Elon Musk

The Boring Company’s first tunnel is about to open to the public, two years after Elon Musk first announced his digging venture. The founder announced on Monday that the firm’s Hawthorne tunnel, located by the SpaceX campus in California, will host a grand opening on December 10 and offer free rides to the public the following day.

The tunnel is the first result from Musk’s project to improve tunneling technology, announced in December 2016 before work commenced on a trench 30 feet wide, 50 feet long and 15 feet deep. The Hawthorne tunnel has expanded since into a two-mile-long tunnel from the SpaceX campus out to the Hawthorne Boulevard intersection. Musk claimed that pods will glide along this tunnel at speeds of 155 mph, 20 mph faster than test models. The Boring Company has detailed two modes of “skate” for its tunnels: one holding up to 16 passengers, and the other moving cars.

See more: Boring Company Tunnels Are Becoming a Reality: What They Look Like

The Boring Company has big plans for the car-based skate configuration. At the Hawthorne Boulevard end of the tunnel, the company has plans to build a garage next to a residential property, capable of lowering cars down a hole 20 feet by 10 feet, into the tunnel 40 feet below the surface. Representative Brett Horton said the company is “trying to revolutionize transportation” with the idea, but to avoid disturbing local residents, it’s agreed to some ground rules like no promotional events around the property.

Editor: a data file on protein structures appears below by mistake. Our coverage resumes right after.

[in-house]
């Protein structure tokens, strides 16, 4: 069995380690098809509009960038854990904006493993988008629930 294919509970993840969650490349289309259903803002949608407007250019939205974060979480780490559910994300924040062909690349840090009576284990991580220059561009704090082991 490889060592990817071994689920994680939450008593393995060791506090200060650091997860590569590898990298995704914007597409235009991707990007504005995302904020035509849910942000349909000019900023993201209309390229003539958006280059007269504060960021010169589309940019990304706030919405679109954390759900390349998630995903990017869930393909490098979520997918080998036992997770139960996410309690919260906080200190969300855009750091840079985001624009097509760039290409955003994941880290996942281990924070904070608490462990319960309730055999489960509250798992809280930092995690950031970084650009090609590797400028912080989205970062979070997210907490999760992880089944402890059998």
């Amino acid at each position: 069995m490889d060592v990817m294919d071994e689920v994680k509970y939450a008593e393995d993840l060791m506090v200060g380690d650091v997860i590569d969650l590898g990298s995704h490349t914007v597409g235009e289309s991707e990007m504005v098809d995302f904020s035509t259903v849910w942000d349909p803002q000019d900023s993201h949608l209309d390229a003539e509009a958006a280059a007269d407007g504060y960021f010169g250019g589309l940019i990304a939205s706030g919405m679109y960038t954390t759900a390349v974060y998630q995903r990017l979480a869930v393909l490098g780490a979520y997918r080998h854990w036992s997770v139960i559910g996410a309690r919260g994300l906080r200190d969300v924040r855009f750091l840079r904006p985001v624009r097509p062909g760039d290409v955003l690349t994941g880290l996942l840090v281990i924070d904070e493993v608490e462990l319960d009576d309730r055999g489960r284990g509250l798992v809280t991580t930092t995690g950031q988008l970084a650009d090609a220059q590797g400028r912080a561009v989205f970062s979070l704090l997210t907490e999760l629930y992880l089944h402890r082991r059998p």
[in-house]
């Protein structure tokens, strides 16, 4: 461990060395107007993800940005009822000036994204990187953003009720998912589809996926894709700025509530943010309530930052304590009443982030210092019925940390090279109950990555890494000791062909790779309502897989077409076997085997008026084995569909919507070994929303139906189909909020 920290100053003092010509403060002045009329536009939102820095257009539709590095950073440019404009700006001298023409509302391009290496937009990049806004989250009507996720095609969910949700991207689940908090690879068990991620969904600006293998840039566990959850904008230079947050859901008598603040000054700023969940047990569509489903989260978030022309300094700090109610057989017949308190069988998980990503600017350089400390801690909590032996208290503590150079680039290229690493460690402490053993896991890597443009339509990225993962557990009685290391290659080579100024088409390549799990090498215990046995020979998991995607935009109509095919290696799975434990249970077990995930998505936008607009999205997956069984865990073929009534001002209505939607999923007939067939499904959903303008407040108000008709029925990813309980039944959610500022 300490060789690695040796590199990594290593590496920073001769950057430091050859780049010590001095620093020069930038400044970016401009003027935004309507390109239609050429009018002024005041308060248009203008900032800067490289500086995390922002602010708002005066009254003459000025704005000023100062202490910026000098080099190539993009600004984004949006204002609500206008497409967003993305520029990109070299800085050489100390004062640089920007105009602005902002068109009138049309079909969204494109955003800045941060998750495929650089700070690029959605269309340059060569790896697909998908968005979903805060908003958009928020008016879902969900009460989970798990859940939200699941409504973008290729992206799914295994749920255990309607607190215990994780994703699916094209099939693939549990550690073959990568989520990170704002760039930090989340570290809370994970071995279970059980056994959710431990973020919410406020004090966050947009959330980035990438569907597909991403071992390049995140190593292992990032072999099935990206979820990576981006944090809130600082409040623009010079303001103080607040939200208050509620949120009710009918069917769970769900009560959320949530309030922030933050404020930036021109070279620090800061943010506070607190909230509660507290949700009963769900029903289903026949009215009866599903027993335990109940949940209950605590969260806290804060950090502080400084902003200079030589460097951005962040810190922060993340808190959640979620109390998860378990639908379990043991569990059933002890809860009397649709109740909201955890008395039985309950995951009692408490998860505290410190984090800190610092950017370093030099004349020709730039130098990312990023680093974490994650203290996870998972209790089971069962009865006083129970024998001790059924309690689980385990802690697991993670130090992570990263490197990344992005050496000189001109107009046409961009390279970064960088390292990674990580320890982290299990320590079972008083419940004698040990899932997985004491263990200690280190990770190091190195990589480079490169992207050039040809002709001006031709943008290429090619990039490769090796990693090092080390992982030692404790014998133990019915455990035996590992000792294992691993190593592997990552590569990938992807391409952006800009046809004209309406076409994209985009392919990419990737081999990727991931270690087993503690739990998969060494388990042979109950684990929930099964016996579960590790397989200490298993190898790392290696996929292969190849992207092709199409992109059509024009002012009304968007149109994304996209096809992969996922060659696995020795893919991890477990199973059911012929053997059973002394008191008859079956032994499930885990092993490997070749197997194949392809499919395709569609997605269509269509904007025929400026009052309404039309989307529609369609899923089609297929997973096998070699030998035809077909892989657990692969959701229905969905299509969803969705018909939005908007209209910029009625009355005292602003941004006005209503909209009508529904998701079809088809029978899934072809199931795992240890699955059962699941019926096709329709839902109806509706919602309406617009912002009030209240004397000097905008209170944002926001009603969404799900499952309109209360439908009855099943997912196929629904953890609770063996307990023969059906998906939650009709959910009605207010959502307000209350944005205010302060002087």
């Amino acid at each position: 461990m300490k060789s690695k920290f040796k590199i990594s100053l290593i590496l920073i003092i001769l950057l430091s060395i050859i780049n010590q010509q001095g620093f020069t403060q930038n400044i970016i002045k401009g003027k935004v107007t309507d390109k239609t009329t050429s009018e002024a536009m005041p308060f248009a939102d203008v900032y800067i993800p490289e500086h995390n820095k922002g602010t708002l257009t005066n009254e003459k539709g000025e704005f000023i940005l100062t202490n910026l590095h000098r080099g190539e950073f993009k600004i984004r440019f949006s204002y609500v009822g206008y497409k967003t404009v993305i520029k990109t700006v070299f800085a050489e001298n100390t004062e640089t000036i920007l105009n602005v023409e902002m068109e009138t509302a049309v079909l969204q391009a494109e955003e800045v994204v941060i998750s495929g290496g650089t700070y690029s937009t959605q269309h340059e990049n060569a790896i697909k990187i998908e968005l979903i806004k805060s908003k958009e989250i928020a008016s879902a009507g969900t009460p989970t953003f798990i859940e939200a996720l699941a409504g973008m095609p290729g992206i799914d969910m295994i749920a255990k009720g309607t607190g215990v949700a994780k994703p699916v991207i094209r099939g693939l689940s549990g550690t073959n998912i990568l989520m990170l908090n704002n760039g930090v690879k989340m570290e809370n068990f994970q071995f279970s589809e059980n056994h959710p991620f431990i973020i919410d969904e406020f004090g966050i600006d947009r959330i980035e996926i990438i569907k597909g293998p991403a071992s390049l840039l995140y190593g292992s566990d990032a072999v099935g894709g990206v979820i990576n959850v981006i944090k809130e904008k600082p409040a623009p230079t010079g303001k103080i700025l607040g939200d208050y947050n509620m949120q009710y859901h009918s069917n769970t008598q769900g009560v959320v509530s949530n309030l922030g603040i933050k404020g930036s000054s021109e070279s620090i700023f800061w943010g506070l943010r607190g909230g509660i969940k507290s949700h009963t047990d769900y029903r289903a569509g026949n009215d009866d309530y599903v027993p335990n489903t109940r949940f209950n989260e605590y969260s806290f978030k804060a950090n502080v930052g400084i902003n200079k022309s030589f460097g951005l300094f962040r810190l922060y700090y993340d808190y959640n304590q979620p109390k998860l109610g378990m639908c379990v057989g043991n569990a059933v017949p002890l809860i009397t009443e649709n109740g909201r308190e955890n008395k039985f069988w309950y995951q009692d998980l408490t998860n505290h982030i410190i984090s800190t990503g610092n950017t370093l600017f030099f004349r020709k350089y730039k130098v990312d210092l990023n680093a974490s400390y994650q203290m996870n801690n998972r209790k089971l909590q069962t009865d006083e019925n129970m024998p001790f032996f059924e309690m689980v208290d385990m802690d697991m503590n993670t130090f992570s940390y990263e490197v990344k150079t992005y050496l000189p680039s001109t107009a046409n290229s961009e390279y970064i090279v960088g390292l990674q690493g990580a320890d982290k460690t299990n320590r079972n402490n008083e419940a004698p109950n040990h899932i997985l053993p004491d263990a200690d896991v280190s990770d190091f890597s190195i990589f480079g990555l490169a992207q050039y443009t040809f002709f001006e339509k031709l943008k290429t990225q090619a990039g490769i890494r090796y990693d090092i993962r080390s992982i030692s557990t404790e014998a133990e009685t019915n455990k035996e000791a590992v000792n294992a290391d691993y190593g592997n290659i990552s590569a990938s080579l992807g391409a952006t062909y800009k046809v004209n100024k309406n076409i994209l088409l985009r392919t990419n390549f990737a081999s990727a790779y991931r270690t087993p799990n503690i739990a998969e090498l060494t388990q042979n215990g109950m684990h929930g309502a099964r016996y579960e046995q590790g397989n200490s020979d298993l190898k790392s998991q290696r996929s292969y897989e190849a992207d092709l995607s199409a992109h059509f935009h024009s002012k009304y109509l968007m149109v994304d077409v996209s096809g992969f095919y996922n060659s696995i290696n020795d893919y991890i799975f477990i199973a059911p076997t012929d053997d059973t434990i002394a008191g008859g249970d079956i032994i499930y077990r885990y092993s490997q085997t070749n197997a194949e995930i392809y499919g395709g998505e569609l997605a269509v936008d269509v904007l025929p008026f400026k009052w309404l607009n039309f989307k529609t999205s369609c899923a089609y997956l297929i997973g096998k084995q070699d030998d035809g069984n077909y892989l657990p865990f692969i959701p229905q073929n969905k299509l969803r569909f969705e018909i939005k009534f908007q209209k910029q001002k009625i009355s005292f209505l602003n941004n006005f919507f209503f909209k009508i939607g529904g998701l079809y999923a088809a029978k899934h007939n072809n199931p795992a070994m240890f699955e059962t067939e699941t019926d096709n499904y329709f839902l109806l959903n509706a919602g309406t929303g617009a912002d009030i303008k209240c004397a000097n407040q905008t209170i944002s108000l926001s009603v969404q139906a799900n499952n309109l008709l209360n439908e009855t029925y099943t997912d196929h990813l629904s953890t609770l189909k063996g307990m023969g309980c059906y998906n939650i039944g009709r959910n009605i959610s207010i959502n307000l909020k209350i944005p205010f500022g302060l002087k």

The test tunnel has already played host to a number of exciting events. In September, after the SpaceX hyperloop competition around the corner, six Boring Company competition winners visited the Hawthorne tunnel to get a glimpse of the project. Winner Rodrigo Molina told Inverse that the company used one of the “skates” to deliver merchandise hats to the winners. The $20 caps are what Musk describes as the firm’s unique way of raising capital, alongside a range of $500 flamethrowers.

While the tunnel is an exciting first step, it lays the groundwork for more ambitious projects, like a Los Angeles Dodgers stadium tunnel and a tunnel from Washington, D.C. to New York — the latter of which could support vacuum-sealed hyperloop configurations moving at speeds of up to 700 mph.

The Hawthorne tunnel may also help in the local area, with county schools invited for tours of the tunnel.